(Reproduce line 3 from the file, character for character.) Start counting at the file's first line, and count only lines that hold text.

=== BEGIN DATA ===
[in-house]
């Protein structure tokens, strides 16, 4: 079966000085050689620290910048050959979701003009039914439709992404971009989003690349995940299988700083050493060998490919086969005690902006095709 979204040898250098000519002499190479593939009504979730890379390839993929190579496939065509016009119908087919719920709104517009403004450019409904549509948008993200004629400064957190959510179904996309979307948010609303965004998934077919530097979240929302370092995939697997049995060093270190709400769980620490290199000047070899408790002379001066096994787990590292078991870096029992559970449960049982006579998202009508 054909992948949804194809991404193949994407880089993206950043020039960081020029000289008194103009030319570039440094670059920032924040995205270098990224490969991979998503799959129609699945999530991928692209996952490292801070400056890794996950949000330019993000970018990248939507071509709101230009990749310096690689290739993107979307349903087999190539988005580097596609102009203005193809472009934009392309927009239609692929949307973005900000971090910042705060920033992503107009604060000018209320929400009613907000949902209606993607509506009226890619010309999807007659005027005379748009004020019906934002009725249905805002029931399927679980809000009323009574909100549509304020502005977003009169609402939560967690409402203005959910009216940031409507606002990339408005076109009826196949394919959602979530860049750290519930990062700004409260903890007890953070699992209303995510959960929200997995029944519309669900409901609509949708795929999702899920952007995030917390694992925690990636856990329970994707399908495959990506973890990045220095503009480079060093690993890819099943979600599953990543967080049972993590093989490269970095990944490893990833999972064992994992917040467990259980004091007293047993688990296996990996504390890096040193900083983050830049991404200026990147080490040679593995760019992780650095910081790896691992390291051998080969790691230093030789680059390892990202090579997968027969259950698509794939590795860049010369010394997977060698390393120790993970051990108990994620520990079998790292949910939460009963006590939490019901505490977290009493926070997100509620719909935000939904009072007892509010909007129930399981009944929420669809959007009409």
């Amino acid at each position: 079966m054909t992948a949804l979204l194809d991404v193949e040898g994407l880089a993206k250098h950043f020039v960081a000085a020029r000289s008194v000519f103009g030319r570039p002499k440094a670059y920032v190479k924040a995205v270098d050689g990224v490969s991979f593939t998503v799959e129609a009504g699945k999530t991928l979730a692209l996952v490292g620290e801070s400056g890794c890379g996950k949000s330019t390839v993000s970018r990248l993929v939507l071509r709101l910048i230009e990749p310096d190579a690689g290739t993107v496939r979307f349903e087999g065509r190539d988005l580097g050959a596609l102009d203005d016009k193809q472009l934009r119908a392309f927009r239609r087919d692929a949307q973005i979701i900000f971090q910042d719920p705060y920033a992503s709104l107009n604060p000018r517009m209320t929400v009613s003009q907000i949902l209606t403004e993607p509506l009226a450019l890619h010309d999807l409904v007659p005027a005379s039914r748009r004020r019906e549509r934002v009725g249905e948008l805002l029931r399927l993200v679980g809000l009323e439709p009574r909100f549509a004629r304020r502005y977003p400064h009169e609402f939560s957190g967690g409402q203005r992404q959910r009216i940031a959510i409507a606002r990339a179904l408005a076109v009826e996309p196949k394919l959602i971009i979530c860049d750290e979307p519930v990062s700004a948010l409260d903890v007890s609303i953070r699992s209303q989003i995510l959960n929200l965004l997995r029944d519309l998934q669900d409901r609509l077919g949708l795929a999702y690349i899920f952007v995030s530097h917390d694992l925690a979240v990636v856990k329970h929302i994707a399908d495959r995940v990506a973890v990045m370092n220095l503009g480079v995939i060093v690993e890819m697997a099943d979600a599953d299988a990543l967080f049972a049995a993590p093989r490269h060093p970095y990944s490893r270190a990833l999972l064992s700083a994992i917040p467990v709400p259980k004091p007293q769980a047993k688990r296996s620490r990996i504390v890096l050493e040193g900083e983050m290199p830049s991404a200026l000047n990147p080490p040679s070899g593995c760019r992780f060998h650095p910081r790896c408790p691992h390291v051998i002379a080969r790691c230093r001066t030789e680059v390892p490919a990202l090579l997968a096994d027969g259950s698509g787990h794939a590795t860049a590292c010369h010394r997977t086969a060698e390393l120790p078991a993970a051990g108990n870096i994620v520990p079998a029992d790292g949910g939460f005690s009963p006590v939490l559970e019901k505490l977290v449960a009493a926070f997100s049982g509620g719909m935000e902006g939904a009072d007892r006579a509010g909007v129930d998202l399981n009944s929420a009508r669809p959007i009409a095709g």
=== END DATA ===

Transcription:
């Amino acid at each position: 079966m054909t992948a949804l979204l194809d991404v193949e040898g994407l880089a993206k250098h950043f020039v960081a000085a020029r000289s008194v000519f103009g030319r570039p002499k440094a670059y920032v190479k924040a995205v270098d050689g990224v490969s991979f593939t998503v799959e129609a009504g699945k999530t991928l979730a692209l996952v490292g620290e801070s400056g890794c890379g996950k949000s330019t390839v993000s970018r990248l993929v939507l071509r709101l910048i230009e990749p310096d190579a690689g290739t993107v496939r979307f349903e087999g065509r190539d988005l580097g050959a596609l102009d203005d016009k193809q472009l934009r119908a392309f927009r239609r087919d692929a949307q973005i979701i900000f971090q910042d719920p705060y920033a992503s709104l107009n604060p000018r517009m209320t929400v009613s003009q907000i949902l209606t403004e993607p509506l009226a450019l890619h010309d999807l409904v007659p005027a005379s039914r748009r004020r019906e549509r934002v009725g249905e948008l805002l029931r399927l993200v679980g809000l009323e439709p009574r909100f549509a004629r304020r502005y977003p400064h009169e609402f939560s957190g967690g409402q203005r992404q959910r009216i940031a959510i409507a606002r990339a179904l408005a076109v009826e996309p196949k394919l959602i971009i979530c860049d750290e979307p519930v990062s700004a948010l409260d903890v007890s609303i953070r699992s209303q989003i995510l959960n929200l965004l997995r029944d519309l998934q669900d409901r609509l077919g949708l795929a999702y690349i899920f952007v995030s530097h917390d694992l925690a979240v990636v856990k329970h929302i994707a399908d495959r995940v990506a973890v990045m370092n220095l503009g480079v995939i060093v690993e890819m697997a099943d979600a599953d299988a990543l967080f049972a049995a993590p093989r490269h060093p970095y990944s490893r270190a990833l999972l064992s700083a994992i917040p467990v709400p259980k004091p007293q769980a047993k688990r296996s620490r990996i504390v890096l050493e040193g900083e983050m290199p830049s991404a200026l000047n990147p080490p040679s070899g593995c760019r992780f060998h650095p910081r790896c408790p691992h390291v051998i002379a080969r790691c230093r001066t030789e680059v390892p490919a990202l090579l997968a096994d027969g259950s698509g787990h794939a590795t860049a590292c010369h010394r997977t086969a060698e390393l120790p078991a993970a051990g108990n870096i994620v520990p079998a029992d790292g949910g939460f005690s009963p006590v939490l559970e019901k505490l977290v449960a009493a926070f997100s049982g509620g719909m935000e902006g939904a009072d007892r006579a509010g909007v129930d998202l399981n009944s929420a009508r669809p959007i009409a095709g």